“Once again, a member of the Muslim community was arrested without warrant. Once again, someone was subjected to physical abuse to force him to admit to a supposed terrorist plot. Once again, there is an attempt to hoodwink the public and to prostitute the judicial process through evidence that was not only unconstitutionally obtained but all indications point to its spurious nature. Once again, there is an attempt to earn media mileage points at the expense of protecting the public by going after those who are truly guilty. Once again, an excuse is being manufactured to have another escalation of hostilities in Mindanao,” the Association of Muslim Advocates of Law, the Bangsamoro Lawyers Network, Inc., and the Muslim Legal Aid Foundation, Inc., said in a press statement.
Southern Police District director Chief Supt. Roberto L. Rosales had earlier said a follow-up operation conducted Saturday in Talib’s rented house in Maharlika Village, Taguig City, led to the seizure of an “improvised explosive device fashioned from a 60mm mortar filled with suspected C-4 plastic explosives, three pieces of 9-volt batteries, three improvised electric bulbs, assorted wires, an electronic relay, an electronic tester and a washing machine mechanical timer.”
“This powerful improvised explosive had complete components but was still unarmed when found by our agents,” Rosales said, adding the arrest of Talib and the recovery of the bomb are “a major blow to the Jemaah Islamiyah (JI) operating in the country.”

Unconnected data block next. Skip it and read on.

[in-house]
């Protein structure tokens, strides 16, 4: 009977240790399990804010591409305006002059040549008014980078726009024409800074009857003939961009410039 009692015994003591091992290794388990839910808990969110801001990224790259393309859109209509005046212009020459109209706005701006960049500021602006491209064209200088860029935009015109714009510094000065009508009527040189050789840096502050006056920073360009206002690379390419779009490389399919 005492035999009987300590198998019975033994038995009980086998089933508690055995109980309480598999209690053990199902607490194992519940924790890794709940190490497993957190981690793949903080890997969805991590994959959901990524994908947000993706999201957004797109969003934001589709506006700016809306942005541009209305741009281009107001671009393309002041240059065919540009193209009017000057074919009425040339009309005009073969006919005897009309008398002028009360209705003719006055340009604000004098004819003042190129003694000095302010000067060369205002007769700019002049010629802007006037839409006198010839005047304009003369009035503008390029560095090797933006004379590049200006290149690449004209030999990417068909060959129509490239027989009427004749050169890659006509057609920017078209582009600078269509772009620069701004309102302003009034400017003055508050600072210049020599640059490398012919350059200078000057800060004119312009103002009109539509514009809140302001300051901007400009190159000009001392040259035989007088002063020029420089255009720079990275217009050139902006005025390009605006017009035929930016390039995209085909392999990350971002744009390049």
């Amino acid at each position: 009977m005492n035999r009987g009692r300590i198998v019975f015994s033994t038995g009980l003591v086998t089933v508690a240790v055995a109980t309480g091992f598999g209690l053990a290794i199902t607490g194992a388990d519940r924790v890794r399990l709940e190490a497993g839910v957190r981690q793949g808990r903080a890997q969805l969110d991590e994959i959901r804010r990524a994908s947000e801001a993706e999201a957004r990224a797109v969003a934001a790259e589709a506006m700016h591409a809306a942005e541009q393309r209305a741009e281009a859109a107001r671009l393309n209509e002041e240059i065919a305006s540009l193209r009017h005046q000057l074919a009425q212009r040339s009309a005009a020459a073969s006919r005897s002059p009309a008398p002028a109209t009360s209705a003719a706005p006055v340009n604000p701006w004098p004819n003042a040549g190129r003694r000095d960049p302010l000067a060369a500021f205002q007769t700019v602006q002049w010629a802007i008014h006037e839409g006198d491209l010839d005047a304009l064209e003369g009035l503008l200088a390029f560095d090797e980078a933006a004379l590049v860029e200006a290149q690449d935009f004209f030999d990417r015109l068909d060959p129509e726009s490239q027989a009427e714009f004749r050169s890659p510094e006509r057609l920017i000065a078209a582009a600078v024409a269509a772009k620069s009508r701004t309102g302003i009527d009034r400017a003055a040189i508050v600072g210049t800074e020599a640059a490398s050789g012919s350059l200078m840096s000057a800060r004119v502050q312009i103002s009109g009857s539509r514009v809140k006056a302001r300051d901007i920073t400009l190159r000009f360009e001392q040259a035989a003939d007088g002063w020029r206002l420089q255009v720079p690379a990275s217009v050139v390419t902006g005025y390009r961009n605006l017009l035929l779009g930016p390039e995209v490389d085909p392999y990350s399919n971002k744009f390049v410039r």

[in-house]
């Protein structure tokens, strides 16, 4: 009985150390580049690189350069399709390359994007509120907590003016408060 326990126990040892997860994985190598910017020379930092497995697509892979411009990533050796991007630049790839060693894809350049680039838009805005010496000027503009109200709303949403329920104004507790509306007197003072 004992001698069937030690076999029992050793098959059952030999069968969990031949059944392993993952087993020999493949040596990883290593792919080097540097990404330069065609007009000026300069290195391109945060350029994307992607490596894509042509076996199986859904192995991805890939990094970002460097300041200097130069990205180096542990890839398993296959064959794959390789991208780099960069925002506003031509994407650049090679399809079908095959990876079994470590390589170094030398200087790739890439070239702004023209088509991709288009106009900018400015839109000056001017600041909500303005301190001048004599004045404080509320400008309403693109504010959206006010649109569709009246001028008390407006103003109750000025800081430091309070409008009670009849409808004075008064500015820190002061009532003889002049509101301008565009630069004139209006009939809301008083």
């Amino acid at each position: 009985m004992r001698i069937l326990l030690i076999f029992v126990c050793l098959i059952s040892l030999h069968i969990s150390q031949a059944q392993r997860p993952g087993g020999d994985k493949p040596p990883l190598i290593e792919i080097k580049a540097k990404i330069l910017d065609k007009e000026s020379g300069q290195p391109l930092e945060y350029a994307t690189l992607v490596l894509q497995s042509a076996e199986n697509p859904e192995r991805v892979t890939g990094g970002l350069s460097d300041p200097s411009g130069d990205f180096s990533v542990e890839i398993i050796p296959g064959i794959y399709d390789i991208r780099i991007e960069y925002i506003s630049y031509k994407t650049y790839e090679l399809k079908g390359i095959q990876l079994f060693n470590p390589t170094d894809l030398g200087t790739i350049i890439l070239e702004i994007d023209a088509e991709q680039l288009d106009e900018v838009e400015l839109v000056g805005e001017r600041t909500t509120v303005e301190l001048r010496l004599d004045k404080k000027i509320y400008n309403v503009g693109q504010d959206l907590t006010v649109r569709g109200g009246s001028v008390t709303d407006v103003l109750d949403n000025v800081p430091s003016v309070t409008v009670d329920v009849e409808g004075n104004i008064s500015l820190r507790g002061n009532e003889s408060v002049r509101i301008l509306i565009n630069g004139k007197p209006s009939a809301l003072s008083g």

Rosales was quoted as saying Talib is the “right-hand man of JI leaders Marwan and Usman Basit” and that Talib “drove the car bomb that was recovered by authorities in Surallah, South Cotabato last June 13.”
Rosales said Talib’s group chose the FTI and SM Bicutan as “some of their targets in Metro Manila.”
The lawyers’ group has a different version of Talib’s arrest. They said Talib’s hope of a better life for his family “suddenly vanished last Friday, August 3, 2007, when he himself vanished.”
The statement said Talib was picked up and arrested without warrant by joint elements of the Philippine National Police-Southern Police District (PNP-SPD) and the Intelligence Service of the Armed Forces of the Philippines (ISAFP).
Zainudin Malang, executive director of the Center for Bangsamoro Law and Policy, had earlier noted that Talib had just gone to the recruitment agency on August 1 and was working as a part-time tricycle driver to sustain himself while his application was pending. He was last seen driving a tricycle on August 3 and did not return home that night, he said.
“For three straight days and nights, he was held incommunicado. Frantic families and neighbors sought the help of lawyers whose efforts to locate him were unsuccessful. The PNP-SPD denied that they have custody and instead pointed to the ISAFP. But the ISAFP also denied having custody over him and, as if playing a sort of sick game only they can possibly find amusing, likewise pointed to their counterparts in the PNP-SPD as the ones with custody,” the statement of the lawyers’ groups read.
“This, in itself, already indicates a sinister plan by the PNP and ISAFP” but “what is an even stronger indication of a sinister plan was what transpired the day following (Talib’s) arrest,” the lawyers said.